13. March 2013 at 11:26

    Michael, You said;

    “If true, the fault lies with the Fed and not with the stimulus package.”

    Keep in mind that any argument for fiscal stimulus presupposes an incompetent central bank. That’s the only time fiscal stimulus works. But yes, my negative multiplier does hinge on Fed incompetence.

    I’ve heard the argument about Bernanke’s fiscal policy recommendation many times. I’ve offered two responses. Either Bernanke overrates the relative power of QE vs level targeting, or he simply doesn’t want all the pressure on the Fed’s shoulders as he’s unsure if they can rise to the occasion. Well I’m unsure as well, but I think it highly likely that the policy they would adopt with their back to the wall is far more powerful than actual policy. At the same time I can’t blame Bernanke for not wanting to take the chance.

    Also keep in mind that 99% of economists disagree with me, and Bernanke is a mainstream economist. Does his answer reflect what he and the Fed would do, or is he simply repeating the NK mantra that every bit of stimulus helps? I don’t know.

  21. Gravatar of Aidan Aidan
    13. March 2013 at 11:28

    Are you arguing that Bernanke and the did not feel an incredible burden to save the economy?

  22. Gravatar of Scott N Scott N
    13. March 2013 at 11:30

    I follow the markets and I am so sick of headlines about how austerity is the road to ruin and poverty. NO! Tight monetary policy is the road to ruin and poverty.

    If the Fed keeps its current policy in place, then Republicans may end up (unwittingly) winning the austerity argument. The Fed’s current monetary policy will cause a big economic expansion despite the horrible, unconscionable sequester cuts (Obama’s rhetoric not mine) and strip naked the lie that austerity is bad. Joe public won’t understand that the Fed engineered the expansion and will instead think that Republicans are right, that smaller government equals a better economy. I can’t say that this is a bad outcome.

  23. Gravatar of Tyler Joyner Tyler Joyner
    13. March 2013 at 11:31

    “Also keep in mind that 99% of economists disagree with me”

    If you had to take a WAG, what would you say the breakdown of economic schools is right now? Are most economists New Keynesians?

  24. Gravatar of ssumner ssumner
    13. March 2013 at 11:33

    Aidan, I’m sure Bernanke would agree that shifting to a 4% inflation target would be even more stimulative, at least if you asked him privately. Obviously he doesn’t like to come right out and say the Fed could do more, instead he usually states that they have other tools. Suppose they changed to 6.2% unemployment and 2.8% inflation thresholds, how is that not more expansionary?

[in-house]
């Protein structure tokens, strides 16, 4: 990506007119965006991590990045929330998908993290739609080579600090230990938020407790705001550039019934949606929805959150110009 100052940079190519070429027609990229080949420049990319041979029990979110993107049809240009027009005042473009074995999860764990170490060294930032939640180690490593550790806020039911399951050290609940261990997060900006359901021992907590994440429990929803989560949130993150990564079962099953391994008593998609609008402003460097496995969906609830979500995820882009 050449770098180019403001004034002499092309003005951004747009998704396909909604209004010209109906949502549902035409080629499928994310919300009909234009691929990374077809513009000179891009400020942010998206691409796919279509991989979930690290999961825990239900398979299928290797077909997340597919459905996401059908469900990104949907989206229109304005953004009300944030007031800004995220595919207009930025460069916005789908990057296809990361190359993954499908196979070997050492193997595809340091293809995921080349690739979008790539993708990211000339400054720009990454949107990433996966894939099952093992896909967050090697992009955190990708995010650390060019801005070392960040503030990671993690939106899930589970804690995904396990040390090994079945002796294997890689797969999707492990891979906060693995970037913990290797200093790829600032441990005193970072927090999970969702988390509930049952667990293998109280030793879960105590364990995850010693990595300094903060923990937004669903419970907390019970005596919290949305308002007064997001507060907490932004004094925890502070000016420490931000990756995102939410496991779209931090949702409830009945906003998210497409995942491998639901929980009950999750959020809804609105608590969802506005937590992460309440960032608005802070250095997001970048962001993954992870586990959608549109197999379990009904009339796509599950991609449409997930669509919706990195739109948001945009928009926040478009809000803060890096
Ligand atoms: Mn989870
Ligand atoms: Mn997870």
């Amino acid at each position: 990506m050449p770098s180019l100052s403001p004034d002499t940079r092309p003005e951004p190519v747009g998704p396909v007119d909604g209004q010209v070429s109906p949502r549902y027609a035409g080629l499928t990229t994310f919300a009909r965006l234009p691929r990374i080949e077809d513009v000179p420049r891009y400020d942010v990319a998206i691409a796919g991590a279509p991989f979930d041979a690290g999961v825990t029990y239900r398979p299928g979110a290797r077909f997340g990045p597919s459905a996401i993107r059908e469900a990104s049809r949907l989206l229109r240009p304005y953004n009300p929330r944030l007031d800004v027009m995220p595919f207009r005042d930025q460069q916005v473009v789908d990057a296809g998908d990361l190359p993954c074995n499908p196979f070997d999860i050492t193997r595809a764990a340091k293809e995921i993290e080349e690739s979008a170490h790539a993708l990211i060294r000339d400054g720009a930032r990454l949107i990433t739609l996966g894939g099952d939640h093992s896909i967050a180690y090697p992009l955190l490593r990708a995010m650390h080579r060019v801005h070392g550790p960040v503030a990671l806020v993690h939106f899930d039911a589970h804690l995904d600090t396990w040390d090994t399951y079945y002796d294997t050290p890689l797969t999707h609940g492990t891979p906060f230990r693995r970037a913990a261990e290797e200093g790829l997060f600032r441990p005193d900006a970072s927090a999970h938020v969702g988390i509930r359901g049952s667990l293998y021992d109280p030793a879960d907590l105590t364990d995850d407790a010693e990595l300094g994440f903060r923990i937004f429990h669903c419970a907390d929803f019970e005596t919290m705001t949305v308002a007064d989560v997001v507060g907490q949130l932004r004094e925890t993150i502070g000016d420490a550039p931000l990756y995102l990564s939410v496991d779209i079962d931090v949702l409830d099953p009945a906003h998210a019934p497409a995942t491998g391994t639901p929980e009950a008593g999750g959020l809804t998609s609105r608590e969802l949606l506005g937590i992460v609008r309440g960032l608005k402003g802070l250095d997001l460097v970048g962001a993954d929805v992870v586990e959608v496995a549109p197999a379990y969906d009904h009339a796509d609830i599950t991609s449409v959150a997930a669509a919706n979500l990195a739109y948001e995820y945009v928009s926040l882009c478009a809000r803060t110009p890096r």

Vivian, I mostly agree, and would add two points:

    1. I think about these issues using a more “radical” or contrarian model than Bernanke does. I’m more “autistic” if you will. He relies more on common sense. That’s part of it.

    2. It’s easy for me to say “do more,” I don’t have to wake up every morning worrying about twisitng the arms of Fisher, Plosser, etc.

  25. Gravatar of Matt Rognlie Matt Rognlie
    13. March 2013 at 11:34

    Let’s start with the easy part. New Keynesian theory predicts that the fiscal multiplier will be zero if the central bank is targeting inflation in a forward-looking fashion. That is, increased deficit spending will not increase expected future growth in aggregate demand. The smarter Keynesians know this, but the “smarter Keynesians” are a very, very small group. If you polled PhD trained economists in America, I’d guess less that 10% know this, maybe less than 2%.

    Perhaps “less than 2%” know this because it’s not actually true. In general, the moral of the basic New Keynesian model is that if the central bank is targeting inflation, then the responses you’ll see to various policies will just be the neoclassical ones. And the “neoclassical fiscal multiplier” is never exactly 0, unless government spending is a perfect substitute for private consumption. Under typical assumptions it will be somewhere in the range 0.5 to 1.

    Don’t just take it from me – take it from pages 15-16 of Woodford’s paper on the multiplier, where he considers the case of a strict inflation targeter and concludes “Hence the multiplier will be given by (1.7), just as in the neoclassical